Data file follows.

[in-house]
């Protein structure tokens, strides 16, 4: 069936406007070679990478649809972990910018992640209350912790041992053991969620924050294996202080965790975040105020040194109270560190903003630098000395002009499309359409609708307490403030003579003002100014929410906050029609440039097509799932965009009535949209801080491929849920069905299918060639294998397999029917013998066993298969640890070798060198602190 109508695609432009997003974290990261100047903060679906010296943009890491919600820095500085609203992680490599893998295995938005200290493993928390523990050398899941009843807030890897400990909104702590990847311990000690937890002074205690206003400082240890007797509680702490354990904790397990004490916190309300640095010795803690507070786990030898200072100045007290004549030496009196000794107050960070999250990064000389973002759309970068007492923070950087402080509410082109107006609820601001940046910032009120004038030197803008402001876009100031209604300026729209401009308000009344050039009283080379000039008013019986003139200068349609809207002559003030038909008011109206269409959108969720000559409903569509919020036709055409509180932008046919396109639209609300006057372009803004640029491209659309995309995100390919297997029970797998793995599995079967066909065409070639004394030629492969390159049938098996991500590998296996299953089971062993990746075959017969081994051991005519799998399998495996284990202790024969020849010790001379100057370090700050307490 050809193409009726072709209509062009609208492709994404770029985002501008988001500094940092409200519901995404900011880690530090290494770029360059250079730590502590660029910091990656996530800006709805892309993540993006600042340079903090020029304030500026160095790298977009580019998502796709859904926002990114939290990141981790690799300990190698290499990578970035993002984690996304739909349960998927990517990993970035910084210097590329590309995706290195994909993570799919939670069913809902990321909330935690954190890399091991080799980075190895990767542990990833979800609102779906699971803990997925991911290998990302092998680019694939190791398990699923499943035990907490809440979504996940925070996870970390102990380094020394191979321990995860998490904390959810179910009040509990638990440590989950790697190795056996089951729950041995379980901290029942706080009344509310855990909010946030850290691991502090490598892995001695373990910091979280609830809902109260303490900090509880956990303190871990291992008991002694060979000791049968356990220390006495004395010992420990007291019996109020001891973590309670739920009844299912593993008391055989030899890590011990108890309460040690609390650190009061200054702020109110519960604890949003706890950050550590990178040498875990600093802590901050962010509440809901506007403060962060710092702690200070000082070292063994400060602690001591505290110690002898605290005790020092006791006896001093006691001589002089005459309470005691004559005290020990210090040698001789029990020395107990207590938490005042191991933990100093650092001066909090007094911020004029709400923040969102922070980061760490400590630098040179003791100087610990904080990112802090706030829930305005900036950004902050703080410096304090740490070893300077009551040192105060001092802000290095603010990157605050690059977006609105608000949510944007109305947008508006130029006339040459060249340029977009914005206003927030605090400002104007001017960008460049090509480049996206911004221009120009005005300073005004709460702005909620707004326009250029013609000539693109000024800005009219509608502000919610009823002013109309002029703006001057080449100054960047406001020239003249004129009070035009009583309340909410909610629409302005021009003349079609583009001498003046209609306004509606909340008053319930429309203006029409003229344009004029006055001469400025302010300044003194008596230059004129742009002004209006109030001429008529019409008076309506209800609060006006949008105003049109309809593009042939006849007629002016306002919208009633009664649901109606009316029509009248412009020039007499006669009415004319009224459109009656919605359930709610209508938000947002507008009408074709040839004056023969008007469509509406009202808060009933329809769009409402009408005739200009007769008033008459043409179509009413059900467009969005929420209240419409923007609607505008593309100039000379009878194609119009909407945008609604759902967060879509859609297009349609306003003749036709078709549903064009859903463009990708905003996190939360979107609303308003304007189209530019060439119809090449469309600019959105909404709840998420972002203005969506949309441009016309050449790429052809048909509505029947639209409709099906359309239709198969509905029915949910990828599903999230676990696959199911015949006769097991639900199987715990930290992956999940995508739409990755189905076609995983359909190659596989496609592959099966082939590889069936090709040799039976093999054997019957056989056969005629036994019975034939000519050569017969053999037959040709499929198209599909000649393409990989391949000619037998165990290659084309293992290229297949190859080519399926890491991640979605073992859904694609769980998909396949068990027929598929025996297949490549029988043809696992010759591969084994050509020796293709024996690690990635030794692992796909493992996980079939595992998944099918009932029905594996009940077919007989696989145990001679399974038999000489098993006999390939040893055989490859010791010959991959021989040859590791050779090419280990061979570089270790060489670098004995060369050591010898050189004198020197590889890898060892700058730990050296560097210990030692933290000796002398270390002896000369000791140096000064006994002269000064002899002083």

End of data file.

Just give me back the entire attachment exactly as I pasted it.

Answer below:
[in-house]
């Protein structure tokens, strides 16, 4: 069936406007070679990478649809972990910018992640209350912790041992053991969620924050294996202080965790975040105020040194109270560190903003630098000395002009499309359409609708307490403030003579003002100014929410906050029609440039097509799932965009009535949209801080491929849920069905299918060639294998397999029917013998066993298969640890070798060198602190 109508695609432009997003974290990261100047903060679906010296943009890491919600820095500085609203992680490599893998295995938005200290493993928390523990050398899941009843807030890897400990909104702590990847311990000690937890002074205690206003400082240890007797509680702490354990904790397990004490916190309300640095010795803690507070786990030898200072100045007290004549030496009196000794107050960070999250990064000389973002759309970068007492923070950087402080509410082109107006609820601001940046910032009120004038030197803008402001876009100031209604300026729209401009308000009344050039009283080379000039008013019986003139200068349609809207002559003030038909008011109206269409959108969720000559409903569509919020036709055409509180932008046919396109639209609300006057372009803004640029491209659309995309995100390919297997029970797998793995599995079967066909065409070639004394030629492969390159049938098996991500590998296996299953089971062993990746075959017969081994051991005519799998399998495996284990202790024969020849010790001379100057370090700050307490 050809193409009726072709209509062009609208492709994404770029985002501008988001500094940092409200519901995404900011880690530090290494770029360059250079730590502590660029910091990656996530800006709805892309993540993006600042340079903090020029304030500026160095790298977009580019998502796709859904926002990114939290990141981790690799300990190698290499990578970035993002984690996304739909349960998927990517990993970035910084210097590329590309995706290195994909993570799919939670069913809902990321909330935690954190890399091991080799980075190895990767542990990833979800609102779906699971803990997925991911290998990302092998680019694939190791398990699923499943035990907490809440979504996940925070996870970390102990380094020394191979321990995860998490904390959810179910009040509990638990440590989950790697190795056996089951729950041995379980901290029942706080009344509310855990909010946030850290691991502090490598892995001695373990910091979280609830809902109260303490900090509880956990303190871990291992008991002694060979000791049968356990220390006495004395010992420990007291019996109020001891973590309670739920009844299912593993008391055989030899890590011990108890309460040690609390650190009061200054702020109110519960604890949003706890950050550590990178040498875990600093802590901050962010509440809901506007403060962060710092702690200070000082070292063994400060602690001591505290110690002898605290005790020092006791006896001093006691001589002089005459309470005691004559005290020990210090040698001789029990020395107990207590938490005042191991933990100093650092001066909090007094911020004029709400923040969102922070980061760490400590630098040179003791100087610990904080990112802090706030829930305005900036950004902050703080410096304090740490070893300077009551040192105060001092802000290095603010990157605050690059977006609105608000949510944007109305947008508006130029006339040459060249340029977009914005206003927030605090400002104007001017960008460049090509480049996206911004221009120009005005300073005004709460702005909620707004326009250029013609000539693109000024800005009219509608502000919610009823002013109309002029703006001057080449100054960047406001020239003249004129009070035009009583309340909410909610629409302005021009003349079609583009001498003046209609306004509606909340008053319930429309203006029409003229344009004029006055001469400025302010300044003194008596230059004129742009002004209006109030001429008529019409008076309506209800609060006006949008105003049109309809593009042939006849007629002016306002919208009633009664649901109606009316029509009248412009020039007499006669009415004319009224459109009656919605359930709610209508938000947002507008009408074709040839004056023969008007469509509406009202808060009933329809769009409402009408005739200009007769008033008459043409179509009413059900467009969005929420209240419409923007609607505008593309100039000379009878194609119009909407945008609604759902967060879509859609297009349609306003003749036709078709549903064009859903463009990708905003996190939360979107609303308003304007189209530019060439119809090449469309600019959105909404709840998420972002203005969506949309441009016309050449790429052809048909509505029947639209409709099906359309239709198969509905029915949910990828599903999230676990696959199911015949006769097991639900199987715990930290992956999940995508739409990755189905076609995983359909190659596989496609592959099966082939590889069936090709040799039976093999054997019957056989056969005629036994019975034939000519050569017969053999037959040709499929198209599909000649393409990989391949000619037998165990290659084309293992290229297949190859080519399926890491991640979605073992859904694609769980998909396949068990027929598929025996297949490549029988043809696992010759591969084994050509020796293709024996690690990635030794692992796909493992996980079939595992998944099918009932029905594996009940077919007989696989145990001679399974038999000489098993006999390939040893055989490859010791010959991959021989040859590791050779090419280990061979570089270790060489670098004995060369050591010898050189004198020197590889890898060892700058730990050296560097210990030692933290000796002398270390002896000369000791140096000064006994002269000064002899002083």